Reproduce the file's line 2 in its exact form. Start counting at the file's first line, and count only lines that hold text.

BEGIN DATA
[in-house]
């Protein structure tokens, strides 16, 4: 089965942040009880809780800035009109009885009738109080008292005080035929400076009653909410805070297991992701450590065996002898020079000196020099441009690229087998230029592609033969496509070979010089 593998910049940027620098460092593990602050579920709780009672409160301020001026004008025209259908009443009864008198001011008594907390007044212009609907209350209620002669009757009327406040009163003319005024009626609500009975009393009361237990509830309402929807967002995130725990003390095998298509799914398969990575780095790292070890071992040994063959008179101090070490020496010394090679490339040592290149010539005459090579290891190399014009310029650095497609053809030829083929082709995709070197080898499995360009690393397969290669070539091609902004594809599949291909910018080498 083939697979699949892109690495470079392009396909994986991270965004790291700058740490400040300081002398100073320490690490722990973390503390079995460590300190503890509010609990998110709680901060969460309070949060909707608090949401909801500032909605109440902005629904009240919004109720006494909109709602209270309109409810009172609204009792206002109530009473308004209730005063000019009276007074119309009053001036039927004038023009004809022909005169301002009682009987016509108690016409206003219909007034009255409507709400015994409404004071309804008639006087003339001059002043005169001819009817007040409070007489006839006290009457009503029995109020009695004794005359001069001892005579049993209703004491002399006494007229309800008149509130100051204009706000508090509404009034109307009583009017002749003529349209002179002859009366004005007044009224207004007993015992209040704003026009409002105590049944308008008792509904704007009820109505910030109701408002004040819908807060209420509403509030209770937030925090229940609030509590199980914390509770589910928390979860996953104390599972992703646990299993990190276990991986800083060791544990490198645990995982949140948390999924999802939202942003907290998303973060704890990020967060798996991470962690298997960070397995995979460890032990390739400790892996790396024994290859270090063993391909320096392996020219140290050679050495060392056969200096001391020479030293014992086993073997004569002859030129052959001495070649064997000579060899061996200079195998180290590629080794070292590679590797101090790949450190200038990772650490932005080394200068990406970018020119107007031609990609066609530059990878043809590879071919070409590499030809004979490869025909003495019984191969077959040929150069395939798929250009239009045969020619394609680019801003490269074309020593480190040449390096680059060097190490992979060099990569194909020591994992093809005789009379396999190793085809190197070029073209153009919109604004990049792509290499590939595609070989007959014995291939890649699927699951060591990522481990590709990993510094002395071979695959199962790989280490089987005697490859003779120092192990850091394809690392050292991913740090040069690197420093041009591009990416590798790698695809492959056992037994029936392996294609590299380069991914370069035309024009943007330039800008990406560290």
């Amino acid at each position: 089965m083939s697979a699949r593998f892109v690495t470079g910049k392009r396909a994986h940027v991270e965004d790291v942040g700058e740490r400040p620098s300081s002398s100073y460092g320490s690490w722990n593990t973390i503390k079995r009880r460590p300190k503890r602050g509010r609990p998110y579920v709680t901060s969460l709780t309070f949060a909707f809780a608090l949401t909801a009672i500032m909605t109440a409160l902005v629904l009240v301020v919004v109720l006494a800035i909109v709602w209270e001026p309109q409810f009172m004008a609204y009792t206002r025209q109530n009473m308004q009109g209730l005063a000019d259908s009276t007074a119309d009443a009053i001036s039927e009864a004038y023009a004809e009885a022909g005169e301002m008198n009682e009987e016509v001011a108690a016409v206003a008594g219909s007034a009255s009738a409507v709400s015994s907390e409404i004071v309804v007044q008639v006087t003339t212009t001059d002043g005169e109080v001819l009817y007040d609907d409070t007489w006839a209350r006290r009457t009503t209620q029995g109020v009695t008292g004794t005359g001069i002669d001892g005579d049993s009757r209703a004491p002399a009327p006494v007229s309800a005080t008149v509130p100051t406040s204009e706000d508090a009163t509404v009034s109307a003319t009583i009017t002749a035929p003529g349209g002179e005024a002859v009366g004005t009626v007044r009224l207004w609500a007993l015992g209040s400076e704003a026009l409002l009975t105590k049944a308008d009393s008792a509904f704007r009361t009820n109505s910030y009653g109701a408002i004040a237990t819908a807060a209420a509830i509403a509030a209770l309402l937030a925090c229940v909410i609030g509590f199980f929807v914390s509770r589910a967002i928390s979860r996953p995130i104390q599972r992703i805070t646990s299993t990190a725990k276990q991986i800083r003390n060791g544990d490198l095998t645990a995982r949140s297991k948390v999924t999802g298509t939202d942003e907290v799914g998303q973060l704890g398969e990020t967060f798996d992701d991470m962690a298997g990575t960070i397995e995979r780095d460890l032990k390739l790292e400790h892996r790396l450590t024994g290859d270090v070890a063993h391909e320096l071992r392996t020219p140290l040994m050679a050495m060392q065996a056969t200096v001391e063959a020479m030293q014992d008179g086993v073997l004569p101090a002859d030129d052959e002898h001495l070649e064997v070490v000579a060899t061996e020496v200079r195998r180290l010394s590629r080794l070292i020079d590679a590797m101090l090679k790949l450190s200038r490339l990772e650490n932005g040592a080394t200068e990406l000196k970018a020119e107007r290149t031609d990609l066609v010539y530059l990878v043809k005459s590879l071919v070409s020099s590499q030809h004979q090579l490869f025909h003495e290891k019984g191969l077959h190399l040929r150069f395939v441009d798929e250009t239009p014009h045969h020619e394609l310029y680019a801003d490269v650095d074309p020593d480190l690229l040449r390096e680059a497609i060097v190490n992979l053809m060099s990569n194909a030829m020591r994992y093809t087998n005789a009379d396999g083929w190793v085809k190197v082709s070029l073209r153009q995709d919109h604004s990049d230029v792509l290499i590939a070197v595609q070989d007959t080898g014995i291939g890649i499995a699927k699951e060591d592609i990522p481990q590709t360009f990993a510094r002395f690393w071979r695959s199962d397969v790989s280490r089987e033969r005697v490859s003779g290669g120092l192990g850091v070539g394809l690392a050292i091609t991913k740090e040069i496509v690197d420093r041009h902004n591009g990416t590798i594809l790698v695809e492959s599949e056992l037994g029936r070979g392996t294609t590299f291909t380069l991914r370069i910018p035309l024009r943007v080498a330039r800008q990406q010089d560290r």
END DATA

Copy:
């Protein structure tokens, strides 16, 4: 089965942040009880809780800035009109009885009738109080008292005080035929400076009653909410805070297991992701450590065996002898020079000196020099441009690229087998230029592609033969496509070979010089 593998910049940027620098460092593990602050579920709780009672409160301020001026004008025209259908009443009864008198001011008594907390007044212009609907209350209620002669009757009327406040009163003319005024009626609500009975009393009361237990509830309402929807967002995130725990003390095998298509799914398969990575780095790292070890071992040994063959008179101090070490020496010394090679490339040592290149010539005459090579290891190399014009310029650095497609053809030829083929082709995709070197080898499995360009690393397969290669070539091609902004594809599949291909910018080498 083939697979699949892109690495470079392009396909994986991270965004790291700058740490400040300081002398100073320490690490722990973390503390079995460590300190503890509010609990998110709680901060969460309070949060909707608090949401909801500032909605109440902005629904009240919004109720006494909109709602209270309109409810009172609204009792206002109530009473308004209730005063000019009276007074119309009053001036039927004038023009004809022909005169301002009682009987016509108690016409206003219909007034009255409507709400015994409404004071309804008639006087003339001059002043005169001819009817007040409070007489006839006290009457009503029995109020009695004794005359001069001892005579049993209703004491002399006494007229309800008149509130100051204009706000508090509404009034109307009583009017002749003529349209002179002859009366004005007044009224207004007993015992209040704003026009409002105590049944308008008792509904704007009820109505910030109701408002004040819908807060209420509403509030209770937030925090229940609030509590199980914390509770589910928390979860996953104390599972992703646990299993990190276990991986800083060791544990490198645990995982949140948390999924999802939202942003907290998303973060704890990020967060798996991470962690298997960070397995995979460890032990390739400790892996790396024994290859270090063993391909320096392996020219140290050679050495060392056969200096001391020479030293014992086993073997004569002859030129052959001495070649064997000579060899061996200079195998180290590629080794070292590679590797101090790949450190200038990772650490932005080394200068990406970018020119107007031609990609066609530059990878043809590879071919070409590499030809004979490869025909003495019984191969077959040929150069395939798929250009239009045969020619394609680019801003490269074309020593480190040449390096680059060097190490992979060099990569194909020591994992093809005789009379396999190793085809190197070029073209153009919109604004990049792509290499590939595609070989007959014995291939890649699927699951060591990522481990590709990993510094002395071979695959199962790989280490089987005697490859003779120092192990850091394809690392050292991913740090040069690197420093041009591009990416590798790698695809492959056992037994029936392996294609590299380069991914370069035309024009943007330039800008990406560290």